Update on the National Cancer Screening Register

IMG elderly man with doctor

An update for General Practitioners on the National Cancer Screening Register

In May 2016 the Department of Health appointed Telstra Health to develop and operate the National Cancer Screening Register (the Register) to support the renewed National Cancer Screening Program and acceleration of the National Bowel Cancer Screening Program.

The Register is expected to manage the cancer screening records for more than 11 million Australians, replacing the existing National Bowel Cancer Screening Program Register and up to eight separate state and territory-based cervical screening registers. 

On 13 October 2016 the National Cancer Screening Register Bills 2016 were passed through the Australian Parliament paving the way for operation of the Register and data migration from the existing cervical and bowel screening registers.

How will the new Register help?

Approximately 4,000 people die from bowel cancer and 250 women die from cervical cancer each year in Australia. Building on Australia’s capacity to screen for and prevent these cancers remains a national priority.

The Register will create a single record for each participant in our national screening programs across the country and will capture screening events regardless of the location in which they occur.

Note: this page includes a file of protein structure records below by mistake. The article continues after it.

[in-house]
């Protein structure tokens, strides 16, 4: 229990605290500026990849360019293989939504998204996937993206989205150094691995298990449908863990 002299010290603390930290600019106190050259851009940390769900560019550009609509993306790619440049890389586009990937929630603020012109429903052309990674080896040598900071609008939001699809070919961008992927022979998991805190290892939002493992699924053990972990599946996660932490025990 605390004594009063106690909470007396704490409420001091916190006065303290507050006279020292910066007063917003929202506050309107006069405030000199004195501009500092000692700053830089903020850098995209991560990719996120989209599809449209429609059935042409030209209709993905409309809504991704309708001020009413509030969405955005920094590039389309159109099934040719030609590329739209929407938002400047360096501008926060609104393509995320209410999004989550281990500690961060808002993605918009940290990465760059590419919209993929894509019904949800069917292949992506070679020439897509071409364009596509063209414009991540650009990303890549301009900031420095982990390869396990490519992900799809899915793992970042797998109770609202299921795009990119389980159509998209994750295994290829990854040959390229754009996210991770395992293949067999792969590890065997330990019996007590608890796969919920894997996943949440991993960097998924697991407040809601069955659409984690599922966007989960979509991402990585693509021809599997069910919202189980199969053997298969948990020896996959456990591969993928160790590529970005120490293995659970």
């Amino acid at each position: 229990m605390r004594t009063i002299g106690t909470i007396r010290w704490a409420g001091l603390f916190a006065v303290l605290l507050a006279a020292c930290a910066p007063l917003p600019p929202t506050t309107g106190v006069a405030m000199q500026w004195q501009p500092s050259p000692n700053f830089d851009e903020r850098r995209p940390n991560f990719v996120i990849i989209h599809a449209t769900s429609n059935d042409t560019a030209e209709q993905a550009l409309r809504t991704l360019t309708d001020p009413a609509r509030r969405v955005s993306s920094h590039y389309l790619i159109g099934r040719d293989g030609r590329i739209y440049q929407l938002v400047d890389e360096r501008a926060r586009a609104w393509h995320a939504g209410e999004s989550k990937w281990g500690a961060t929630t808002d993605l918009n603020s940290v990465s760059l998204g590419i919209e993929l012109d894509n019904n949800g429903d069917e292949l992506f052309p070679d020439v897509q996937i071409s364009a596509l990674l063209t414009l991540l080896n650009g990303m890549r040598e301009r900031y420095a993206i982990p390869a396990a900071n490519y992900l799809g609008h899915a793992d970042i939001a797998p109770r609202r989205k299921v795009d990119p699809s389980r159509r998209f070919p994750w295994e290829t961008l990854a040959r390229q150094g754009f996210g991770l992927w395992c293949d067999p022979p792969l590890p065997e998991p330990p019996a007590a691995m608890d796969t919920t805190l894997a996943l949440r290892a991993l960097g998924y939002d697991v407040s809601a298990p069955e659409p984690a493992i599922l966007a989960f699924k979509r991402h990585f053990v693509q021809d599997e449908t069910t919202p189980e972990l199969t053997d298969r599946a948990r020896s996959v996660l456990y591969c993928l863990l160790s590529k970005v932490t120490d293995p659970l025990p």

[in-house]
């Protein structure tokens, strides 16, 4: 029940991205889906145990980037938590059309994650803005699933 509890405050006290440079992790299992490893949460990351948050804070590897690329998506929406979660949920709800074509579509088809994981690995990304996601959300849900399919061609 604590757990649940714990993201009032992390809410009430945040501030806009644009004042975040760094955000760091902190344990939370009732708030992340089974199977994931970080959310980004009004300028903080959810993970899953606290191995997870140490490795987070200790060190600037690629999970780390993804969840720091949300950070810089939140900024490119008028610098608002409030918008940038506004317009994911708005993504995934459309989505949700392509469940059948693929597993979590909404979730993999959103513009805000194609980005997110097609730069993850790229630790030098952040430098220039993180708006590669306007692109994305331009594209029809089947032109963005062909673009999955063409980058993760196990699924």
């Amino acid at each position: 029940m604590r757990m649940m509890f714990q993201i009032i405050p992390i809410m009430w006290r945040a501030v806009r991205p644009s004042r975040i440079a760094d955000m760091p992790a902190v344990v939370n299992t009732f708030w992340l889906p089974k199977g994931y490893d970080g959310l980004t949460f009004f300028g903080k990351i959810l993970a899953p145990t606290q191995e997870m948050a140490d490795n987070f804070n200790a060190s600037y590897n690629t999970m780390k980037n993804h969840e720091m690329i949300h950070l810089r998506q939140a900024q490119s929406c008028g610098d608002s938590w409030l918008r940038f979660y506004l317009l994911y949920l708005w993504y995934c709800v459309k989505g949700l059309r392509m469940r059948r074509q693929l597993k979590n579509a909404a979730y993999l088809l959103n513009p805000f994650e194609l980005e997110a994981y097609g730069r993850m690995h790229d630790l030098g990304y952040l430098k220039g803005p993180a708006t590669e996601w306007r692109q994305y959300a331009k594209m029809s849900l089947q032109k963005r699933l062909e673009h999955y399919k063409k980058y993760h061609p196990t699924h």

GPs will be able to use their clinical software, such as Medical Director or Best Practice, or an online portal at any time to quickly and easily identify what screening is due or overdue, results requiring further action and historical test results. Your patients will also be able to use the participant portal to update personal information and view when their last screening occurred.  GPs will be able to order FOBT kits using the portal and an Australian-based contact centre will be available for Register support.

The Register will invite participants to undertake an initial screen and provide reminders about follow up screens for participants and their practitioners. This will help ensure participants continue along the screening pathway when their test results are positive. The Register will have the capability to utilise a variety of communication methods including a web portal, email, SMS communication as well as traditional mail correspondence. The form of communication will depend on the type of information that needs to be communicated and your, and your patient’s preference.

The team

The Register team is led by Professor David Ashbridge, a General Practitioner and Health Executive. The team also includes medical practitioners, cancer screening  program experts, health information managers and epidemiologists.

Engagement to date

The Register team has commenced consultation with peak bodies including the Royal Australian College of General Practitioners and the Australian College of Rural and Remote Medicine to ensure the Register is built to meet the needs of GPs. They will continue to liaise with these and other organisations as they develop training for GPs on notifying the Register and information on new technologies that will be available with the Register, such as electronic forms embedded in GP software.

The Register is on track to support the National Bowel Cancer Screening Program from 20 March 2017 and the National Cervical Screening Program from 1 May 2017. This coincides with the introduction of the new MBS items supporting 5-yearly HPV testing and reflex LBC tests.

You can expect more regular correspondence in 2017 in the lead up to these dates.